I should probably find the kid some seventies DC horror books when I’m in Athens next. He’ll probably appreciate those more than superhero funnybooks…

Night Gallery 1.2 – Room With a View / The Little Black Bag / The Nature of the Enemy

From 1965-1971, the BBC produced an anthology program called Out of the Unknown. Strangely, like Rod Serling’s Zone and Gallery, the series followed a similar path from traditional SF into supernatural horror as it moved from black and white to color. Some writers contend it was at its best in the black and white years. If nothing else, Doctor Who fans can enjoy listening to many of the same sound effects and library music that the William Hartnell serials employed.

Like many British TV productions of its era, much of Unknown was destroyed, but a few years ago, the BFI put out a splendid DVD collection of all the existing episodes, including fragments, clips, and audio recordings of others. In 2018, Marie and I watched them. It’s a pretty uneven show. Most of the episodes were at least interesting. Some were terrible, and at least one, Frederik Pohl’s “Tunnel Under the World,” was amazing.

The most curious one for me was an adaptation of C.M. Kornbluth’s “The Little Black Bag.” Only about two-thirds of this 1969 production, starring Emrys Jones and Geraldine Moffat, survive. (for more details, see here.) I thought it was incredibly interesting, went online to read more about it, and saw that Night Gallery made their own adaptation the following year. I figured I could wait and see how Serling and team did it.

The Night Gallery adaptation is radically different. In Unknown, the disgraced doctor gets as far as reopening a small clinic. The Doctor Fall of this story, played by Burgess Meredith, only has the chance to use the bag a few times in one day before he is murdered by his associate to profit from it. Meredith is superhumanly good in the part, but his associate, played by Chill Willis, just aggravated me. Serling didn’t give the character a point of view other than “argue against all plans of protagonist” and I didn’t like Willis’s tone of voice, his mannerisms, anything.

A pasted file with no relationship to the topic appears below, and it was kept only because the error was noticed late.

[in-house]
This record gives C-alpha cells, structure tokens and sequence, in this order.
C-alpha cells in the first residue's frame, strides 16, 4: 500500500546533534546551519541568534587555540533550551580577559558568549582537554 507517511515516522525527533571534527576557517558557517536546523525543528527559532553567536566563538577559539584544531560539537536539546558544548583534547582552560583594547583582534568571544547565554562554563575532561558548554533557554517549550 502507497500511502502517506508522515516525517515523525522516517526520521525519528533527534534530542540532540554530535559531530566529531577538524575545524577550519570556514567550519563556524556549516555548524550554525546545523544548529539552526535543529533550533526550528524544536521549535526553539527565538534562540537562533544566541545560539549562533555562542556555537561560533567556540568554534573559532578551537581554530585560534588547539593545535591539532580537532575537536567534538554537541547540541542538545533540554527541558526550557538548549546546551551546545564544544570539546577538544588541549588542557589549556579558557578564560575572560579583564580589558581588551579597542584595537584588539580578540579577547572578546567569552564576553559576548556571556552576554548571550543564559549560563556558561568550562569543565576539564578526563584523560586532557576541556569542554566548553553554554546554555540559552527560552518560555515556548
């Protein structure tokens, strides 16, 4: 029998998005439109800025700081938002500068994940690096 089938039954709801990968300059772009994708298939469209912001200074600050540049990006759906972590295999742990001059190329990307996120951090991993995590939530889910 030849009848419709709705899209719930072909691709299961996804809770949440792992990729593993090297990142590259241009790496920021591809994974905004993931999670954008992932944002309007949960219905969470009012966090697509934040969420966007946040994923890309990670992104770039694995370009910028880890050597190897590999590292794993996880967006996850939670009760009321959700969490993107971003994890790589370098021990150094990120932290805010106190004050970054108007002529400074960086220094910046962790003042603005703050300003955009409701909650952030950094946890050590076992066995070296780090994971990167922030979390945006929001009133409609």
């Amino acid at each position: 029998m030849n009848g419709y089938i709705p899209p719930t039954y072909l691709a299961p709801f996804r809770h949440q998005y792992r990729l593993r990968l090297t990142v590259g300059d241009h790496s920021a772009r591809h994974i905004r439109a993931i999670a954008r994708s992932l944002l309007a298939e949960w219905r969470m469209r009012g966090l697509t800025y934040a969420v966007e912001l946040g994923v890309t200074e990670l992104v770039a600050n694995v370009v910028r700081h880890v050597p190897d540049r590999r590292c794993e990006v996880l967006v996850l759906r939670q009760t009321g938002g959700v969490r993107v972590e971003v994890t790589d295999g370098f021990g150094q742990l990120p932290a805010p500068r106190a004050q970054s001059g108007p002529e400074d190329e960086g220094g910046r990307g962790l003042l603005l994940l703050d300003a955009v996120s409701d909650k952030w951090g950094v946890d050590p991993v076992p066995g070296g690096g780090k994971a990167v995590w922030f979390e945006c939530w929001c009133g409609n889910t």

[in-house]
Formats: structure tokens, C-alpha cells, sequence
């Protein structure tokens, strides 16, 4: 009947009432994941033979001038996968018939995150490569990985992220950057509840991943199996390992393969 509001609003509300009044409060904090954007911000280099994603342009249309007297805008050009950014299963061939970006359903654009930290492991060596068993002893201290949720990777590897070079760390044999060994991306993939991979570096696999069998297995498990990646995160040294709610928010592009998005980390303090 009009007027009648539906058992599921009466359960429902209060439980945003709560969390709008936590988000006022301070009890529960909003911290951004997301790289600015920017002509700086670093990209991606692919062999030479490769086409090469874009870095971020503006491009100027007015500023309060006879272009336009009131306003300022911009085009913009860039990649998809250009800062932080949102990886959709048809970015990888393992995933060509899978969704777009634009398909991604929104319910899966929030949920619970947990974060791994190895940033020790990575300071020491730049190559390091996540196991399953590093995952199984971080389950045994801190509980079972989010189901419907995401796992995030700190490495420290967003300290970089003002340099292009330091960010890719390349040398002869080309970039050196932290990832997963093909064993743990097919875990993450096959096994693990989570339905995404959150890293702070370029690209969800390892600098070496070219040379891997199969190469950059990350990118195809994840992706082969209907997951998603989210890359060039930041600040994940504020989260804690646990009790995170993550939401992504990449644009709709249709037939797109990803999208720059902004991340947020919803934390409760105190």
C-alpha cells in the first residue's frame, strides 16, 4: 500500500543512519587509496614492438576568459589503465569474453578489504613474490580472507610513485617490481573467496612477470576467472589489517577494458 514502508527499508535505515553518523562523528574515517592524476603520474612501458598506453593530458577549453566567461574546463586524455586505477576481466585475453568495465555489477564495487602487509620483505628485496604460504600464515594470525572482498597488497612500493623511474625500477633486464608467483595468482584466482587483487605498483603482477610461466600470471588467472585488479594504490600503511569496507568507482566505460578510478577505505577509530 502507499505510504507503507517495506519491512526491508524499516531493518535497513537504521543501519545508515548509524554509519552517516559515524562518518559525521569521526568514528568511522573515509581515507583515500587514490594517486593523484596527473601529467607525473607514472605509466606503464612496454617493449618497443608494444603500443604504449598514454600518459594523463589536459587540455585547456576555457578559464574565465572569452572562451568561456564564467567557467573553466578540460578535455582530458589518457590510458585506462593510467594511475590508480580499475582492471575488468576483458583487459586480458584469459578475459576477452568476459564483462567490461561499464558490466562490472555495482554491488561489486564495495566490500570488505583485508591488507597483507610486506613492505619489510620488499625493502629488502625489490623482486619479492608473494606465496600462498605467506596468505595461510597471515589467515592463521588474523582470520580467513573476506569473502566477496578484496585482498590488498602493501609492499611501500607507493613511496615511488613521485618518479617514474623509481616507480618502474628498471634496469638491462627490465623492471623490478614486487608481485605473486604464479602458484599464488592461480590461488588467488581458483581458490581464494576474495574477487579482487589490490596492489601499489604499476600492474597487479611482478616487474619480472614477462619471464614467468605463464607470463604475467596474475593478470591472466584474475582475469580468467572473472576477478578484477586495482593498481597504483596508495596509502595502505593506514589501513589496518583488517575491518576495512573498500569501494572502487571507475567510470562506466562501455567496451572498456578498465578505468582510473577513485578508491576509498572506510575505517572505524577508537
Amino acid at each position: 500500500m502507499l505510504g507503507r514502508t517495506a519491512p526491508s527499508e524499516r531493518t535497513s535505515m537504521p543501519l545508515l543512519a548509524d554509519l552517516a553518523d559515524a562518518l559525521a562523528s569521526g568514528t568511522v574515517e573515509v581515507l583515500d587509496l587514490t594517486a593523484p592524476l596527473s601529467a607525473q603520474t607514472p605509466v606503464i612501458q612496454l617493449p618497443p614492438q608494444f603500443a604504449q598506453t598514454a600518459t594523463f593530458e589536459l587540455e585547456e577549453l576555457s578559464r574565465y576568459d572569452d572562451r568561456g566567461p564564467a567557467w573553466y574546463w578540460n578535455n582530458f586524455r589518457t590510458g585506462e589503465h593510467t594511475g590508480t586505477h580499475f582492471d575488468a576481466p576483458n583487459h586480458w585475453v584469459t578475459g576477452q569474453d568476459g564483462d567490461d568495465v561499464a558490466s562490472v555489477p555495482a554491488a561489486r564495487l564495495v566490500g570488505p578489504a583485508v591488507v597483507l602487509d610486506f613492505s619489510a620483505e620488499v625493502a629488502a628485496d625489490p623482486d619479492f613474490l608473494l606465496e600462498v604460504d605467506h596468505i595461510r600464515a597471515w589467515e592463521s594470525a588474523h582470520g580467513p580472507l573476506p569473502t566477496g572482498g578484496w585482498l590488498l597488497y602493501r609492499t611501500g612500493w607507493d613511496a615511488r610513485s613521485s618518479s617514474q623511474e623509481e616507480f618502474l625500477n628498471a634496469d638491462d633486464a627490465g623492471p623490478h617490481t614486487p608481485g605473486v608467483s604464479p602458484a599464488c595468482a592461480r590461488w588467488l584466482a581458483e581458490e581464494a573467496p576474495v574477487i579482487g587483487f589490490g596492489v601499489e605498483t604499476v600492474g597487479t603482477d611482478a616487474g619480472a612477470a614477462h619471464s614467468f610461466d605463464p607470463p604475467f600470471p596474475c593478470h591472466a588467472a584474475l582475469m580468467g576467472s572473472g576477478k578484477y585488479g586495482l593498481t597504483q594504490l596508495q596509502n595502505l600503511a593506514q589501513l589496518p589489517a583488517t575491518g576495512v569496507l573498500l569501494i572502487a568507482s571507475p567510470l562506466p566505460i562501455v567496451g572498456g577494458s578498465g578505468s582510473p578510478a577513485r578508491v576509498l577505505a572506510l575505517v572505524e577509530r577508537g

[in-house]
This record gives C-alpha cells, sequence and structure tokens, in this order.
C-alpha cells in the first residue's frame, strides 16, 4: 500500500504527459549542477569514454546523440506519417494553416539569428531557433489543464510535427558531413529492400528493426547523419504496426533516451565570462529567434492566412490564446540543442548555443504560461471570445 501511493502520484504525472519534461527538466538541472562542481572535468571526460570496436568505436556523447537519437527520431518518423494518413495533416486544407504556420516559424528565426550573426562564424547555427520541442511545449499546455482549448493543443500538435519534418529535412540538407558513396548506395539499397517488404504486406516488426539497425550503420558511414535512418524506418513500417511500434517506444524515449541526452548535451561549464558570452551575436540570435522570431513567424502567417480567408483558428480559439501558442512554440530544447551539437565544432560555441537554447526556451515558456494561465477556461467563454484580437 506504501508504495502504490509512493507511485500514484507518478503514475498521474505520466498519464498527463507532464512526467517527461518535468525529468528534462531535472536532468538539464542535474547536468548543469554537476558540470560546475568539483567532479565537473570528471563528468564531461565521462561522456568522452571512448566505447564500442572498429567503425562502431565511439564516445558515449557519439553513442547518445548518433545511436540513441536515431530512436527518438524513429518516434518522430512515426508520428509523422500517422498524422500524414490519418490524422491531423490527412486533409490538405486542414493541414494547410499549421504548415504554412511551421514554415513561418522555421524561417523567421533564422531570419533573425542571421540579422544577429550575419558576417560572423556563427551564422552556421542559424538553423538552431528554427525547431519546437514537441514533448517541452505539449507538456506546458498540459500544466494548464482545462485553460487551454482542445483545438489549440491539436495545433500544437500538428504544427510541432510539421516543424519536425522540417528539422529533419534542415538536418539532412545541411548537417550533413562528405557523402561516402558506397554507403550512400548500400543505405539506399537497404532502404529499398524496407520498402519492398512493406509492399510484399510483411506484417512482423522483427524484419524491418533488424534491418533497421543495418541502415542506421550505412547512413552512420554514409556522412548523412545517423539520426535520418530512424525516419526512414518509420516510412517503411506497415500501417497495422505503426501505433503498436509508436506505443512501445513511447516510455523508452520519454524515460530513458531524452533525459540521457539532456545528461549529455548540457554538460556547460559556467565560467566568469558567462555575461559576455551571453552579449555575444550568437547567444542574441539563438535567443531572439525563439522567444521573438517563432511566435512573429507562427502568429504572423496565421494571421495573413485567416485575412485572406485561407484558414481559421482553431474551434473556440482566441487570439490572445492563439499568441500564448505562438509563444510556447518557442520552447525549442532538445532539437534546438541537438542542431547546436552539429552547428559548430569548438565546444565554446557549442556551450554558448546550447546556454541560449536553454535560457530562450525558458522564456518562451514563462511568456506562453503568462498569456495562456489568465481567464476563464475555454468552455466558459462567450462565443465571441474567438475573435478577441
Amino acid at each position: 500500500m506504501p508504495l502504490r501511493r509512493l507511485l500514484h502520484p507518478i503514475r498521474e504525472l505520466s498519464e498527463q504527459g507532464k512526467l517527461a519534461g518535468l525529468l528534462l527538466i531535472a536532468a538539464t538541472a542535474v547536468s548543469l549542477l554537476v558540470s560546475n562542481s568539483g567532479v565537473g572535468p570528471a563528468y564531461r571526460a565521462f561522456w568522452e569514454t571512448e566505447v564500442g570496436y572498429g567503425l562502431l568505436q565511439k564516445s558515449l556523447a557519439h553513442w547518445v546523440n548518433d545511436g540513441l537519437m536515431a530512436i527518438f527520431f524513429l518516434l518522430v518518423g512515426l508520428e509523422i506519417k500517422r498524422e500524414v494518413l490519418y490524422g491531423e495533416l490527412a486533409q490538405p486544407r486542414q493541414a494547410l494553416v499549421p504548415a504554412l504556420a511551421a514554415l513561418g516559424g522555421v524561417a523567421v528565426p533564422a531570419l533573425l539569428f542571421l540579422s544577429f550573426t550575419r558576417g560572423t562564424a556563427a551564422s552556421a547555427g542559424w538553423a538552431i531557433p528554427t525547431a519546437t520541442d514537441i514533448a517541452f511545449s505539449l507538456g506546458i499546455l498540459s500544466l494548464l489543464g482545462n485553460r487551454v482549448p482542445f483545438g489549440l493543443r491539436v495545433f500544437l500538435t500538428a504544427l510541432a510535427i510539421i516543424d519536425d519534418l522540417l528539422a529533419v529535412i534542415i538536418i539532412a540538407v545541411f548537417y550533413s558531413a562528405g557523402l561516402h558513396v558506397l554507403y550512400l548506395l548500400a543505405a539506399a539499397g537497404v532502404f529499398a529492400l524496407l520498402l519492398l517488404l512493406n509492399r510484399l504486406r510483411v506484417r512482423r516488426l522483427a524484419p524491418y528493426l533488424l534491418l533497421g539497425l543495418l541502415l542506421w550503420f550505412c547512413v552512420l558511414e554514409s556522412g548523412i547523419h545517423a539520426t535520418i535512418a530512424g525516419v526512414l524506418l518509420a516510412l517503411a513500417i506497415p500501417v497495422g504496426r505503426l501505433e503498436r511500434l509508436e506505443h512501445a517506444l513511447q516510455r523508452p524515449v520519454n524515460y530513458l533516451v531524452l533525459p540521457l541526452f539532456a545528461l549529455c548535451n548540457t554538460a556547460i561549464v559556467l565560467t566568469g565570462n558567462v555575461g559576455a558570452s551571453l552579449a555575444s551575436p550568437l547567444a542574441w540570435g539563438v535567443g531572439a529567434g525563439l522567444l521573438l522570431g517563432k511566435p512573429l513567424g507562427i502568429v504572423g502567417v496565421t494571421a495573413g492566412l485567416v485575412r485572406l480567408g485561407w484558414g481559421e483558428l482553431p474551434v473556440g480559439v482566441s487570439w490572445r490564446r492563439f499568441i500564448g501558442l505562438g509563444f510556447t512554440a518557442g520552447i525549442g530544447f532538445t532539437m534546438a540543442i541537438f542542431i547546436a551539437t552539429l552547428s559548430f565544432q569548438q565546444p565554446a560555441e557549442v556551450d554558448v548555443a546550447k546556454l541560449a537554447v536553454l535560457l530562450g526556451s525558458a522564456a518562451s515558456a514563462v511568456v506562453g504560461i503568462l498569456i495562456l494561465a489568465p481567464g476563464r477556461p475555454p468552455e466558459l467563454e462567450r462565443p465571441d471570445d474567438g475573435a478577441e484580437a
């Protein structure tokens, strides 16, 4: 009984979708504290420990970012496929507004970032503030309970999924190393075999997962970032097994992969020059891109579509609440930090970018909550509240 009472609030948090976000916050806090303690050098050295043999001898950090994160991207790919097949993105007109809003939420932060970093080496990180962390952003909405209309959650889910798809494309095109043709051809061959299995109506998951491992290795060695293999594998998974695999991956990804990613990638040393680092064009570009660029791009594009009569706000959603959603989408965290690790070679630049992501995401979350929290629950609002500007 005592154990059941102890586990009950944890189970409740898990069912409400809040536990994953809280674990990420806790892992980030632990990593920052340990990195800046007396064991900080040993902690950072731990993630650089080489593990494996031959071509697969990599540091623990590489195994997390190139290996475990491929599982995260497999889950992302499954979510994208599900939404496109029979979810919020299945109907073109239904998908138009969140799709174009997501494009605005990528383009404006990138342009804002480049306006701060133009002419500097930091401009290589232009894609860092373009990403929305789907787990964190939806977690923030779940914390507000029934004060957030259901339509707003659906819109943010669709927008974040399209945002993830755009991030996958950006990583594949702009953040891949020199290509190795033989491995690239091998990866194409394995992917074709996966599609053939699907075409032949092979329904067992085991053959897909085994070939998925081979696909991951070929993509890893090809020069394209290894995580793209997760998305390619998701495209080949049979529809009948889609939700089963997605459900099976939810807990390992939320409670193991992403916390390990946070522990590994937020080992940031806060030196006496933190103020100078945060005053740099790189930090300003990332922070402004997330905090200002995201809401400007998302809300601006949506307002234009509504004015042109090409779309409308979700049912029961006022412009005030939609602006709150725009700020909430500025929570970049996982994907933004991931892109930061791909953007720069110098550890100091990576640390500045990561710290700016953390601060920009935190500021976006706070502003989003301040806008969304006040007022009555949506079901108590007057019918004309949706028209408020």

Surrounding “Bag,” there are two short stories with quick payoffs: a mean-spirited black comedy of jealousy featuring Joseph Wiseman and Diane Keaton, and a more straightforward adventure tale with a very dopey twist ending starring Joseph Campanella. This one is so goofy that it must have been made for any kids who ran across the episode, because the revelation was the first Gallery moment that our kid found remotely entertaining.

And no, the kid did not recognize Burgess Meredith. Confounded child!

Night Gallery 1.1 – The Dead Man / The Housekeeper

After a successful pilot, NBC ordered a six episode first season of Night Gallery. They aired the episodes as part of the umbrella series Four in One starting in December 1970 and led with an hour that comprises two absolute turkeys. You can pretty much sum them up as “dated, sexist trash.” I found a thing or two to like about each installment, but nobody else in the house did.

Both installments were scripted by Douglas Heyes, a great, great writer who was responsible for some tremendously good episodes of Maverick. “The Dead Man” is an adaptation of a short story by Fritz Leiber, and maybe it would read better as a creepy little tale. Unfortunately, when you dramatize a story like this, you have to put the story’s lone female character front and center. Fickle and hungry for a younger lover, she’s ready to ditch her older husband, a doctor running a private clinic, for his hunky blond patient.

When the patient dies in an experiment, she loses her freaking mind, and turns hysterical in the way that fiction demands but real life never actually sees. It builds to a creepy crescendo that would tell magnificently around a campfire deep in the woods, but on television leaves the woman looking inhumanly stupid. At least her screams as she runs through the graveyard were sufficient to creep our kid out. It wasn’t the denouement, but the screams, so credit to the actress. (Interestingly, a screaming female villain at the end of a recently-watched Kolchak similarly had him wide-eyed.)